Battling an epidemic requires considerable cross-state cooperation and coordination– something that’s never easy, even with strong Federal support.

Let’s explore a couple of recent stories on the now seemingly revived War on Drugs. First, a long article that looks at the proposed Border Wall from the viewpoint of a smuggler.

I’ve never had much faith in a big physical barrier as a way of stemming the tide of illegal drugs into the US. Rather than cover old ground, I’ll just link to some earlier pieces on the subject:

Interdiction Two-Step

Borders and Drugs

Besides, funding for the Wall doesn’t appear to have made it into the latest budget package. So if it’s eventually built, it could be in much reduced form. In fact, it may not qualify as a wall. A White House spokesman told the press corps that the current plan centered on something called a ‘bollard wall”. Here’s a video of what that looks like:

I have to agree with a skeptical journalist, who said: call it what you like, but that’s a fence. One that  doesn’t look too difficult to cross.

There’s already a highly developed marketing and distribution system here in the states, to handle heroin from Mexico and elsewhere. Demand is strong and continues to grow, as still more onetime prescription drug users switch over to the cheaper, more available heroin. It’s a process that can be adapted and expanded to thwart any new policies designed to prevent drugs from entering the U.S. And the money’s plenty good enough to incentivize serious risk-taking.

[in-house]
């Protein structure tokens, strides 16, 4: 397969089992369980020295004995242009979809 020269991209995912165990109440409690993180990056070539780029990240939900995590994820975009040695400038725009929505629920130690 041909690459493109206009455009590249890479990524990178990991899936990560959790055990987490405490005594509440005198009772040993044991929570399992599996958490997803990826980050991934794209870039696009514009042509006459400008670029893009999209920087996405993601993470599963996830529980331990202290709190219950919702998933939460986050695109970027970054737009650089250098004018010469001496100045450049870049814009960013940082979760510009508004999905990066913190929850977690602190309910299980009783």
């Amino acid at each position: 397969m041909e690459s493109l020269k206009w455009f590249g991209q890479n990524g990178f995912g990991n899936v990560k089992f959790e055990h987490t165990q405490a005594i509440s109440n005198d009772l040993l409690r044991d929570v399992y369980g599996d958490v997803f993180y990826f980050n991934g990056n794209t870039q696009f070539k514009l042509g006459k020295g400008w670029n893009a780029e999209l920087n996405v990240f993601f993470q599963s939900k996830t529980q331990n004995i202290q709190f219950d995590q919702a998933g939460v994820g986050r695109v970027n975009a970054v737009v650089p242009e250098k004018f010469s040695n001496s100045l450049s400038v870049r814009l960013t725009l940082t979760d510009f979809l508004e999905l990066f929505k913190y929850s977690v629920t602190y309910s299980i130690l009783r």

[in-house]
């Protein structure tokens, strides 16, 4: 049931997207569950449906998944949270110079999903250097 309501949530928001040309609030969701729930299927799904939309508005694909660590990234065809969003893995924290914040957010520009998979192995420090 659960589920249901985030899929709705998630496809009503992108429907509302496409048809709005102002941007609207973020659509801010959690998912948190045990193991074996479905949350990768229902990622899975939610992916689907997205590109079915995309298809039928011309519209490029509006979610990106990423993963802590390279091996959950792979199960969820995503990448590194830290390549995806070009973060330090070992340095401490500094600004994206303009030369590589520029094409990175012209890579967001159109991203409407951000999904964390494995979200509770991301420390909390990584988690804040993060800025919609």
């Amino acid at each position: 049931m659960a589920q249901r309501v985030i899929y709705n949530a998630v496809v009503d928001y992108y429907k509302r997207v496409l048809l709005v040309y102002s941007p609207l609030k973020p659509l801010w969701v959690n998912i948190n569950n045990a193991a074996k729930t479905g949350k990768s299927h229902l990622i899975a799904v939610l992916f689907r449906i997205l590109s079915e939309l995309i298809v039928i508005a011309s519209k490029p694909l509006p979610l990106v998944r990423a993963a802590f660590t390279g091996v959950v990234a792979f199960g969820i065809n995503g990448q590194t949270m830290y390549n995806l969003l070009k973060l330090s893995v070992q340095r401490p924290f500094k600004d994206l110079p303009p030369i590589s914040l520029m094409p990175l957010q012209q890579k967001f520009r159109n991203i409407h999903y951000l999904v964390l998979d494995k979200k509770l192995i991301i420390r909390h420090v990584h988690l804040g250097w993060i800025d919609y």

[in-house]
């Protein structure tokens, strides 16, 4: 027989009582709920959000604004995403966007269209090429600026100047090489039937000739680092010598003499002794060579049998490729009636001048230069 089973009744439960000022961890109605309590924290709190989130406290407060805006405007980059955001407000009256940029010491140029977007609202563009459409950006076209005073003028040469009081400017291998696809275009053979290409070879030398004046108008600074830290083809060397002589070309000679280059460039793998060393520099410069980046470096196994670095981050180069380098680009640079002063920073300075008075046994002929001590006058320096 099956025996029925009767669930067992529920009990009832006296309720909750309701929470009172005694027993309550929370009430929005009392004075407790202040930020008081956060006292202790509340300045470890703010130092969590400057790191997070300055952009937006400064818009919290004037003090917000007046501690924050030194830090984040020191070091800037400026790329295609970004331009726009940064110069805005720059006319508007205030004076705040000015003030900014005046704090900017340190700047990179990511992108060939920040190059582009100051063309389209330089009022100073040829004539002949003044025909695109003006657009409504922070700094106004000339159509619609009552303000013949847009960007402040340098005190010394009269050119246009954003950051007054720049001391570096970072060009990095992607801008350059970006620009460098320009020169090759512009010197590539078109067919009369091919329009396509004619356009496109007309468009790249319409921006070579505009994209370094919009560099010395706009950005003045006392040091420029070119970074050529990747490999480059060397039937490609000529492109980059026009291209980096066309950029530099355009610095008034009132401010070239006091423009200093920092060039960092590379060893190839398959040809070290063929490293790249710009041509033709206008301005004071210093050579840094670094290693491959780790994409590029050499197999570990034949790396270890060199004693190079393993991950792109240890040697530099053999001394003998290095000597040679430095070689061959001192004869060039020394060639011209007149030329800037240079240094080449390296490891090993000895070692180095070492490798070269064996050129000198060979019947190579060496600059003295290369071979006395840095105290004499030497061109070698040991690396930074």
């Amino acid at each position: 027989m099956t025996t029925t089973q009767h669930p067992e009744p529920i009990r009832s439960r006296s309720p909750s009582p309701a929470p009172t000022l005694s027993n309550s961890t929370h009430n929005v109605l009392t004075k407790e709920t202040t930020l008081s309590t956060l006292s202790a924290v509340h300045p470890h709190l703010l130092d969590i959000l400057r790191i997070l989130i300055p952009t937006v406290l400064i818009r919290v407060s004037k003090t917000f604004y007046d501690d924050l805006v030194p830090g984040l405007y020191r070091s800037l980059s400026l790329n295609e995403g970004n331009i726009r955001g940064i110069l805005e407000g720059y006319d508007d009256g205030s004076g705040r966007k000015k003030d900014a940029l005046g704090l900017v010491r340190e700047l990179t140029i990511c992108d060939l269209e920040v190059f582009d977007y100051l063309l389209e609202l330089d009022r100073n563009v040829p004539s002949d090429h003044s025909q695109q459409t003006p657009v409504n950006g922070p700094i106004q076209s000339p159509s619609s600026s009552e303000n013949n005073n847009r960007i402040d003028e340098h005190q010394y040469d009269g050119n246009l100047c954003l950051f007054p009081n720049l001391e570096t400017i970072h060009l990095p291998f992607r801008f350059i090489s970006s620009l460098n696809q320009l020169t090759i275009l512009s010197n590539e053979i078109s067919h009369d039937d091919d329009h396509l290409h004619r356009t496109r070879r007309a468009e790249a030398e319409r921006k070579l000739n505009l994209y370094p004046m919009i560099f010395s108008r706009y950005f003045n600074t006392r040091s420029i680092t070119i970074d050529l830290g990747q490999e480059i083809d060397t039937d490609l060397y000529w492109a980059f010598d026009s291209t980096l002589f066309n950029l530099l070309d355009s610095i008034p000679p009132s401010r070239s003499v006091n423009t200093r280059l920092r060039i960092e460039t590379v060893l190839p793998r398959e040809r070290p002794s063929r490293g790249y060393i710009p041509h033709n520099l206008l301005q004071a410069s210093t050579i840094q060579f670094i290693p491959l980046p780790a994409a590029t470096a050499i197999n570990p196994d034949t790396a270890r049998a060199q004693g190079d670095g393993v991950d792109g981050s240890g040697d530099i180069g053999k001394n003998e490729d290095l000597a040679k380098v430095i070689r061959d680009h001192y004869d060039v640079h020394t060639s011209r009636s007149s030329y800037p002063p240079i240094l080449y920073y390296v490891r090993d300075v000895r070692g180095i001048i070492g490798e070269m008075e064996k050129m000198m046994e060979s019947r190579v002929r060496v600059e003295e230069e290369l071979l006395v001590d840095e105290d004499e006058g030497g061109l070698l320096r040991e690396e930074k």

And it’s no big challenge to supplement the supply with domestically produced intoxicants– synthetic opioids, for instance. Or hallucinogens, or dissociative anesthetics such as PCP and ketamine.

I figure if Walter White can produce methamphetamine in a plausible way on TV, using high school lab supplies and a converted RV, then it can probably happen in real life.

More disturbing to me, the second article, which arrived unexpectedly and with little fanfare, details a surprising plan to slash funding for the Office of National Drug Control Policy.

Now, I’d have thought this issue wouldn’t come up until well after the drug epidemic had officially ended– certainly not while it was still going great guns. I can’t imagine what the rationale might be. But if anyone is thinking to pass the responsibility onto the individual states, I’d recommend a quick rethink. Battling an epidemic requires considerable cross-state cooperation and coordination– something that’s never easy, even with strong Federal support.

And it sounds like that will no longer be available.


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